Let's assume we have two groups of patients, a control group and a treatment group. They were asked a question and the answer can be yes or no. Since I come from biolgical science where I used mainly regression methods I would use logistic regression. A friend of me from the sociological sciences would analyze this data using Chi-square test or Fisher's exact test. Now, I'm wondering if there are reason to use the one or the other method.
To clarify my question I created a dataset which I analized with several methods. The R-code is below. Heare are the results (odds ratio and p-values):
odds ratio p-value comment manually (formula) 0.474 0.324 see details below chi-square - 0.524 warnings: approx. incorrect chi-square (simulated) - 0.460 fisher's exact test 0.477 0.465 logistic regression 0.474 0.324 exact what I get manually Bayes logistic regression 0.526 0.356 shrinking effect of Bayes
All results are similar. But imagine the situation if I want to publish the results performed with logistic regression and a reviewer asks me why I don't use the "classical" Chi-square test or Fisher's exact test and vice versa?
Here is how I created the data set and the analysis:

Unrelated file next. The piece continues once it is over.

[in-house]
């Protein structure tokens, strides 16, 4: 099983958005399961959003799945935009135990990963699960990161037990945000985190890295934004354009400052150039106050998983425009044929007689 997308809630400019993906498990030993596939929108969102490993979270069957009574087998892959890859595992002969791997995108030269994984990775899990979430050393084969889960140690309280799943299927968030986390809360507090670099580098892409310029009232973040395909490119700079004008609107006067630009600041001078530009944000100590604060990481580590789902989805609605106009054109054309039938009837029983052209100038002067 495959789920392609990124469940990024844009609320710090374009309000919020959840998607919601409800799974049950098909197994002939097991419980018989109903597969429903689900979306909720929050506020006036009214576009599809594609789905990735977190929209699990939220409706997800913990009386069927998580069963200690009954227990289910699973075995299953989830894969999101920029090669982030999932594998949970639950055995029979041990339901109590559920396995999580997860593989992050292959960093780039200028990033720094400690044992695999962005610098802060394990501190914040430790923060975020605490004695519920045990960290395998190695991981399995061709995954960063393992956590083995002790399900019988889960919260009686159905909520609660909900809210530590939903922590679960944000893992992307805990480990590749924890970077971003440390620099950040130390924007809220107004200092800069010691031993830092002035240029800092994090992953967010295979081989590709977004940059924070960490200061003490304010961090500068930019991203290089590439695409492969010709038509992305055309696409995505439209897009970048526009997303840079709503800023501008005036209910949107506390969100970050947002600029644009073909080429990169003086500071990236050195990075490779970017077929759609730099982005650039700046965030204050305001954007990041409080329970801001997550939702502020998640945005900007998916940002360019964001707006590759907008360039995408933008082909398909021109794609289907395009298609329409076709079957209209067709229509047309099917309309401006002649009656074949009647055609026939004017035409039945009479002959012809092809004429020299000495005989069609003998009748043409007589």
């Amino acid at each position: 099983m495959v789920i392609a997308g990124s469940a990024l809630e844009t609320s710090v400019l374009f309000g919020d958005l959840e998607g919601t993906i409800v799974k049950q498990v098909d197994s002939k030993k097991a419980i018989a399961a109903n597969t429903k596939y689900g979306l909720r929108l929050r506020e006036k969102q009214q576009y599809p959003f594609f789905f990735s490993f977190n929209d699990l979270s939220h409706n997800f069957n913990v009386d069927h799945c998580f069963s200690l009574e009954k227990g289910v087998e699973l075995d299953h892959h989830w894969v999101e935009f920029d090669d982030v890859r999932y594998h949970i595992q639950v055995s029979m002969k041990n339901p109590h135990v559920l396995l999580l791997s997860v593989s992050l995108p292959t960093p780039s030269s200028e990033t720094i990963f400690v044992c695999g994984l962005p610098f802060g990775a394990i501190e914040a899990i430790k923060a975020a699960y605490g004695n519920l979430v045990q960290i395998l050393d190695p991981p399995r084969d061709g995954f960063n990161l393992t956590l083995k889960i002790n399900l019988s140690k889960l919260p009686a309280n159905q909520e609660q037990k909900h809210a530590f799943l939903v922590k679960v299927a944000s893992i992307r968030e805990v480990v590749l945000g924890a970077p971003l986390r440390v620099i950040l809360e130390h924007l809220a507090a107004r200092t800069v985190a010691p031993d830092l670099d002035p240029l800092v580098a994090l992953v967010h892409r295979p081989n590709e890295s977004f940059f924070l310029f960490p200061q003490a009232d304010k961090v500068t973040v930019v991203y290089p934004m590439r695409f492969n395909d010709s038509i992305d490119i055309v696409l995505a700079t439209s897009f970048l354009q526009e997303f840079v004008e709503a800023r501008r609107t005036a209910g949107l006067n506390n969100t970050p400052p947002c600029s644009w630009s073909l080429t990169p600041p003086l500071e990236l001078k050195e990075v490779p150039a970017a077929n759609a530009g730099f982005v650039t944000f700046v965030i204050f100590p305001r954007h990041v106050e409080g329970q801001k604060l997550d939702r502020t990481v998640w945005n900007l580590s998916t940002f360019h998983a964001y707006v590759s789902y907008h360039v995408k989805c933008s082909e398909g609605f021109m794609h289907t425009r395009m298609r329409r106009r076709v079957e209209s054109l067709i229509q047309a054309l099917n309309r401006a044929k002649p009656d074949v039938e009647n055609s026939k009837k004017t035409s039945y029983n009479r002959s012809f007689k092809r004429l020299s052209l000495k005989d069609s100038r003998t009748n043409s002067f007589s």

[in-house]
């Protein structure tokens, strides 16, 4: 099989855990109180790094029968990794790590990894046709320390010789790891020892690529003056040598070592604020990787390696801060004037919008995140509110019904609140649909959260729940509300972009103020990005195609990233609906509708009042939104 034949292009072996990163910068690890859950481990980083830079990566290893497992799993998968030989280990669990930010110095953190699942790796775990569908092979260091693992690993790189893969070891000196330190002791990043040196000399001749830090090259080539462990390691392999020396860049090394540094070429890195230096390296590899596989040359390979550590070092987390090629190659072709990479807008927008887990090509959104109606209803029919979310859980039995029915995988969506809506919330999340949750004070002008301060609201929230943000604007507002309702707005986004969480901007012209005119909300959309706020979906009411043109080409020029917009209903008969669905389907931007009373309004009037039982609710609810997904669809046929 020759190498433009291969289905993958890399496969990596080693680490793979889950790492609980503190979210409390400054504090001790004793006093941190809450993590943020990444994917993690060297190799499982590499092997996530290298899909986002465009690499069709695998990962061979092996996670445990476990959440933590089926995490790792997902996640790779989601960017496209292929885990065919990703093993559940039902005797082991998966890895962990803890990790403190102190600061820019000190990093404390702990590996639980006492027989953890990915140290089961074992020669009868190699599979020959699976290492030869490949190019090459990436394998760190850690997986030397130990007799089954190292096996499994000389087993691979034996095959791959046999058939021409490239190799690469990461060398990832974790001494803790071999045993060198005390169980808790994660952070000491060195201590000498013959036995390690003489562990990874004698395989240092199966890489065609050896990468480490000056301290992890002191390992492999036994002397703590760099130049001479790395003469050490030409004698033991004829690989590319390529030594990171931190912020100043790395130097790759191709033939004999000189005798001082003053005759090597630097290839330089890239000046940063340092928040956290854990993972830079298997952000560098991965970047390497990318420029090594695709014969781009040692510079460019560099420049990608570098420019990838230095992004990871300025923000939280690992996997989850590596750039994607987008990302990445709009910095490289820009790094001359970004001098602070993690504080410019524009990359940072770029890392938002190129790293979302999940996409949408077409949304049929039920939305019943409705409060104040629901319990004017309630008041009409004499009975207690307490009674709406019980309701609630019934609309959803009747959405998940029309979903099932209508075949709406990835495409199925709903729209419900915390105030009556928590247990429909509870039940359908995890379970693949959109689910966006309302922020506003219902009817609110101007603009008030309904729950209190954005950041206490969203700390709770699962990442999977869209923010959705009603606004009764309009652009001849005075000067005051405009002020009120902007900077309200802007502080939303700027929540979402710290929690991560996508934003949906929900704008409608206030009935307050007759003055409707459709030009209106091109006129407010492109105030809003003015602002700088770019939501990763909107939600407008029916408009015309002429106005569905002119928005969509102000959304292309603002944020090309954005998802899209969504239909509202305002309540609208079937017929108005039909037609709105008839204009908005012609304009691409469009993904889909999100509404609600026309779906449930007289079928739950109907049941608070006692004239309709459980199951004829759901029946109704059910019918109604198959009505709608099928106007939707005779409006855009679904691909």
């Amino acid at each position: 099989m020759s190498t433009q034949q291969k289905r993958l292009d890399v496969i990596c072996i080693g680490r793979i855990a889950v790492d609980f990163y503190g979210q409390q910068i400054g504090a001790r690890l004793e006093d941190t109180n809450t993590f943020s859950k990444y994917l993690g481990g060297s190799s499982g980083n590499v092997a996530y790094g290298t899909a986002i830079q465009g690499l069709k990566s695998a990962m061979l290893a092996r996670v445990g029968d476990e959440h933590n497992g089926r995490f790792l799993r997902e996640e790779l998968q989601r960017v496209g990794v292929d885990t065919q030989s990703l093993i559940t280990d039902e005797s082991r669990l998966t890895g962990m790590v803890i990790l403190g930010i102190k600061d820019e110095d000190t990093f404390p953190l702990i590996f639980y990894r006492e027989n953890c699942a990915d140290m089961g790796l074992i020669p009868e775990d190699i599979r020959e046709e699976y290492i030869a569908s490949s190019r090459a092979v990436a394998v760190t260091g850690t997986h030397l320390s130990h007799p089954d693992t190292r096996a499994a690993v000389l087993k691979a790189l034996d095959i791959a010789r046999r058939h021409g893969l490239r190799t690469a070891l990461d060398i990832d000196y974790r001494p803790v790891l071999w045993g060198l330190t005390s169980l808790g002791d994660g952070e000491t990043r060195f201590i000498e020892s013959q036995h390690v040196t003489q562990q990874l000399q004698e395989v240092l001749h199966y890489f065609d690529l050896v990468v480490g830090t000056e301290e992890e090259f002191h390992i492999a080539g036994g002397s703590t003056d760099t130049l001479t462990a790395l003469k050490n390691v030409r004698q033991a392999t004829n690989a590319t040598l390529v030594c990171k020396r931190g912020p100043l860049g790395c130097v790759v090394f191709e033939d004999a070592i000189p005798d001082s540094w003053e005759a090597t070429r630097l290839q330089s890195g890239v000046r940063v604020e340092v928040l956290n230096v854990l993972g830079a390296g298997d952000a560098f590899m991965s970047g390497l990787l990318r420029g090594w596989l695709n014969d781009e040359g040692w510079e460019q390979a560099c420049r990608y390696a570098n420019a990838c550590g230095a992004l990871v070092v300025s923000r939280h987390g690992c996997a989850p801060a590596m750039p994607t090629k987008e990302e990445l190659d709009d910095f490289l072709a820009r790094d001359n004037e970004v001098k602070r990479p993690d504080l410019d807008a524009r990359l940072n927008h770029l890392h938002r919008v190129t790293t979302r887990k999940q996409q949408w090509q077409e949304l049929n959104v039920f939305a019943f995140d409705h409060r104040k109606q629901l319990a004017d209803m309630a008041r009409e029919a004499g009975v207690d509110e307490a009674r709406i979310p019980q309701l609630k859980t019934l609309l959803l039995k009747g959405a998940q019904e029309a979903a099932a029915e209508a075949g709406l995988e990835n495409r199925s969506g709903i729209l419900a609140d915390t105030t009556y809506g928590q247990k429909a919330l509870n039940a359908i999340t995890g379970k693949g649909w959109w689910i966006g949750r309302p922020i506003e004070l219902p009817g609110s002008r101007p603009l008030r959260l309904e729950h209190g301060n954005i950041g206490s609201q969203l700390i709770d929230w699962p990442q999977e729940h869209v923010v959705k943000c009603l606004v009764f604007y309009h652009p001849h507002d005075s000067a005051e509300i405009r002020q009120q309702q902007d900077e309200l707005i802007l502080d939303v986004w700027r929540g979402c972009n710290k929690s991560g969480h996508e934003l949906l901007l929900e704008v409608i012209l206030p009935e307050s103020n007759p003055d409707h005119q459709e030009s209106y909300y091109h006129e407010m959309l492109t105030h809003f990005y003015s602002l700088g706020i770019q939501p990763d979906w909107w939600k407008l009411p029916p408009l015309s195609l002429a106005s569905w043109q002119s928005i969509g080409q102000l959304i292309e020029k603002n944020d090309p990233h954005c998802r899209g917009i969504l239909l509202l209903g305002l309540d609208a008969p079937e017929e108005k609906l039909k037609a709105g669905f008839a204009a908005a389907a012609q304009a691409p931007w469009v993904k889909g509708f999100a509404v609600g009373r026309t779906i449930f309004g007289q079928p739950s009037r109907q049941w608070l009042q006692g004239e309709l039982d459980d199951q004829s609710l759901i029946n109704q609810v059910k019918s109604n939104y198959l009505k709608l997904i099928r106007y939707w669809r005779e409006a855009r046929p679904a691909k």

library(arm) set.seed(12345) # size of groups n <- 50 # control m <- 60 # treatment # Create data df0 <- data.frame(group = c(rep("ctrl",n), rep("treat",m)) , out = c(rbinom(n=n, 1, 0.1), rbinom(n=m,1,0.03)) ) # Tabulate with(df0,table(group, out, useNA='ifany')) out group 0 1 ctrl 42 8 treat 57 3 # Convert to matrix for using Fisher's test or Chi-square test mx0 <- with(df0,table(group, out, useNA='ifany')) # Are there expected values lower 5? round(chisq.test(mx0)$exp,1) out group 0 1 ctrl 46.4 3.6 treat 55.6 4.4 # Chi-square test chisq.test(mx0)$p.value # 0.5242444 chisq.test(mx0, simulate.p.value=TRUE)$p.value # 0.4602699 # Fisher's exact test fisher.test(mx0)$p.value # 0.4646205 fisher.test(mx0)$estimate # 0.4769107 fisher.test(mx0)$conf.int[1:2] # 0.0703001 2.6013230 # manually (OR and CI): (or <- prod(diag(mx0)) / prod(diag(apply(mx0,2,rev))) ) # 0.4736842 # log of standard error: root of (1/a+1/b+1/c+1/d): se.ln <- sqrt(sum(1/mx0)) (cil <- exp(log(or) - qnorm(0.975)*se.ln)) # 0.1074239 (ciu <- exp(log(or) + qnorm(0.975)*se.ln)) # 2.088704 (t <- abs(log(or)/se.ln)) 2*pnorm(t, lower.tail=FALSE) # 0.323628 # Logistic regression (fit1 <- summary(glm(out ~ group, data=df0, family="binomial"))$coef) # Estimate Std. Error z value Pr(>|z|) # (Intercept) -2.1972246 0.4714045 -4.6610172 3.146504e-06 # grouptreat -0.7472144 0.7570094 -0.9870609 3.236128e-01 exp(fit1[2,"Estimate"]) # 0.4736842 (fit2 <- summary(bayesglm(out ~ group, data=df0, family="binomial"))$coef) # Estimate Std. Error z value Pr(>|z|) # (Intercept) -2.2326782 0.4645022 -4.8066039 1.535157e-06 # grouptreat -0.6415988 0.6947115 -0.9235471 3.557222e-01 exp(fit2[2,"Estimate"]) # 0.5264501